Working in the shop, we receive countless phone calls from anglers asking about the South Fork of the Boise and, to be honest, we know just as much as the local news allows us to know. So when we saw that the road to the South Fork was going to be open at 5pm, John sent Ryan and I out to investigate. On our drive up, we noticed that the shop on the hill just outside of Mountain Home burnt down. If you blow up the picture you can see cars that are torched around a heaping mound of rubble. You can’t help but feel bad for the person in the pink shirt out there in the middle of it all.
The closer we got to the South Fork, the more pungent the air became. With the smell of burnt land also came the overwhelming feeling of serious concern for the river. The closer we approached the more black everything became.
You can see the thick haze of smoke lingering in the canyon. The next pictures were taken on our descent into the canyon toward the dam.
Here, the fire took out some power lines. The cables lay on the ground next to the Tail Waters boat ramp.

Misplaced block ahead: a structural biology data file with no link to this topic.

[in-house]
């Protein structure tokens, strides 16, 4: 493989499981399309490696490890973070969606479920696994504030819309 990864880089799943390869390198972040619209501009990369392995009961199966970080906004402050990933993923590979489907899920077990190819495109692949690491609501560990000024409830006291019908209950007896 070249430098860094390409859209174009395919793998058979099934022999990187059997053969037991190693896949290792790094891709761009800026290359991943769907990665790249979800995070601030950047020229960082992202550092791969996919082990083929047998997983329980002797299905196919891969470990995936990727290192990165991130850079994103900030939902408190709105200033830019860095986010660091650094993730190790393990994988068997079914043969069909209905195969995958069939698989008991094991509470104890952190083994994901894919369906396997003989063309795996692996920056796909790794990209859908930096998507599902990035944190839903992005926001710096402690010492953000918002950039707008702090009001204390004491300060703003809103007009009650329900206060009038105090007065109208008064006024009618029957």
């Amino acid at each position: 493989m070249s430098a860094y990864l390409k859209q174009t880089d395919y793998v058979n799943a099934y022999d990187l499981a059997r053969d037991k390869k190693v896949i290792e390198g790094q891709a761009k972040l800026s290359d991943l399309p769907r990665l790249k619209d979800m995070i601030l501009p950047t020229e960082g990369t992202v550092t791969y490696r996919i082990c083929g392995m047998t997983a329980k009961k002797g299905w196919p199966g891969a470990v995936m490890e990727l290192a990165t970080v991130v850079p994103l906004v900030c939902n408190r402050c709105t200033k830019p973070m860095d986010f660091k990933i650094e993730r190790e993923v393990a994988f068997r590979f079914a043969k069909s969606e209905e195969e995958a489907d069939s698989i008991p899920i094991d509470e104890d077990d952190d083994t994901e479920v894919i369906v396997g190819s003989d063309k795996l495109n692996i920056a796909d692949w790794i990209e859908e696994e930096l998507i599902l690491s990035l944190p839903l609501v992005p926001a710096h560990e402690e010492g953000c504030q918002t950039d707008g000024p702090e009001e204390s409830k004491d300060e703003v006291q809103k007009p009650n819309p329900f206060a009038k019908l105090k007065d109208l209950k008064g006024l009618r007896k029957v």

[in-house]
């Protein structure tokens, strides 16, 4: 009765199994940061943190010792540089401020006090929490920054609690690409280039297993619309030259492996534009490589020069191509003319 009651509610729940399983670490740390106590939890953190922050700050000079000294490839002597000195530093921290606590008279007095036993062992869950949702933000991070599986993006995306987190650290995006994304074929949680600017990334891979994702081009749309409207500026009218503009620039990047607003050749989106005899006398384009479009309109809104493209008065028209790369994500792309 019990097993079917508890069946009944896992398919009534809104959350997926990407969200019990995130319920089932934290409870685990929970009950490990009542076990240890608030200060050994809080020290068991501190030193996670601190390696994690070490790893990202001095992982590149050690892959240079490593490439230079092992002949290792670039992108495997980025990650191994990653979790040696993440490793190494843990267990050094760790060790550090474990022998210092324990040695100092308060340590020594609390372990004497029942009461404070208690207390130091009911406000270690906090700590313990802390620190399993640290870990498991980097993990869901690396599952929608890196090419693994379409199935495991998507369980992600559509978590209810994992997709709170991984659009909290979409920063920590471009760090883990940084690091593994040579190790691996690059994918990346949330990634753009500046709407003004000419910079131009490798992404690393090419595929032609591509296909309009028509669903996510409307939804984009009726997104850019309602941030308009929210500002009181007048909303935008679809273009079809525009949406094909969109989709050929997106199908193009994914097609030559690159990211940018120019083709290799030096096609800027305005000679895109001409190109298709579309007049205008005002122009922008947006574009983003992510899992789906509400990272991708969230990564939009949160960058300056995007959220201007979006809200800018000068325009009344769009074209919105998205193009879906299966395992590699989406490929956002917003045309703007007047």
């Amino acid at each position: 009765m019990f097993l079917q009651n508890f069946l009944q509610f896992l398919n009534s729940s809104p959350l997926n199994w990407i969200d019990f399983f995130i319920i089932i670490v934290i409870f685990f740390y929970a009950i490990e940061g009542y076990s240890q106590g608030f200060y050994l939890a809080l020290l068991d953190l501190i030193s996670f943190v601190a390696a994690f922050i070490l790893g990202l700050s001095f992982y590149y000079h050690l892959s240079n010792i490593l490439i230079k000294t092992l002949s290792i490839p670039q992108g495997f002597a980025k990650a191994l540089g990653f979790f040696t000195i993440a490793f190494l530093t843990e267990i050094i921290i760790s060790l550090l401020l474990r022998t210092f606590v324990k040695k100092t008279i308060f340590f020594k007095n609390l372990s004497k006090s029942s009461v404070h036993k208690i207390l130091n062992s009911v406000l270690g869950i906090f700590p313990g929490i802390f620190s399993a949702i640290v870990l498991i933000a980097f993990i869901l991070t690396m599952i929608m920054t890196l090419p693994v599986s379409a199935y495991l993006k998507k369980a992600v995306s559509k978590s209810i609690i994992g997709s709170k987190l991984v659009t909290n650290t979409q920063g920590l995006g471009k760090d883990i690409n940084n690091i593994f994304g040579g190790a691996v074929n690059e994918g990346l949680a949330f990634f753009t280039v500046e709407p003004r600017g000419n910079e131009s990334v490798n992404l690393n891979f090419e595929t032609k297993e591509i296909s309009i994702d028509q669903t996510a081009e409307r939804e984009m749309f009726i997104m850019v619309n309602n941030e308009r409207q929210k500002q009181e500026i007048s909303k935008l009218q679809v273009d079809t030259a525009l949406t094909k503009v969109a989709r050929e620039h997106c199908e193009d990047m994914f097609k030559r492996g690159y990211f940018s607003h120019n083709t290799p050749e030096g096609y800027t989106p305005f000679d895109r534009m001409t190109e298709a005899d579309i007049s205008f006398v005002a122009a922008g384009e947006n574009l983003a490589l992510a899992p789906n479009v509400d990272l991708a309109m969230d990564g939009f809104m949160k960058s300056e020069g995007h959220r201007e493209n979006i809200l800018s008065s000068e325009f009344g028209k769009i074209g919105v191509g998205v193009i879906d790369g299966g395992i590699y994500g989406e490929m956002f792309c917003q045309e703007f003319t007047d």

Animals that did survive were right next to the water. Here are a few deer that were eating what was left of the greenery around the river.
Bathroom structures survived all along the river.
Here, a turkey rummages around in search of food. There were two of them that were together; it is nice to see them alive.
Most of the canyon walls look just like this picture below, covered in burnt foliage.
This downed tree would make it very difficult to float the rock garden downstream from the Pine Tree Hole.
This moving shot shows the Indian Rock campground still has plenty of green foliage for shade.
Though the black burnt canyon blankets the South Fork, there is still green around the river’s edge.
Ryan and I drove the road to take pictures for all of you who are interested and concerned for the South Fork. Currently the road is open; however, you are not allowed to get out of your car. The evening hatch was thick with caddis and BWOs. It was nice to see the fish enjoying this bit of solitude from anglers.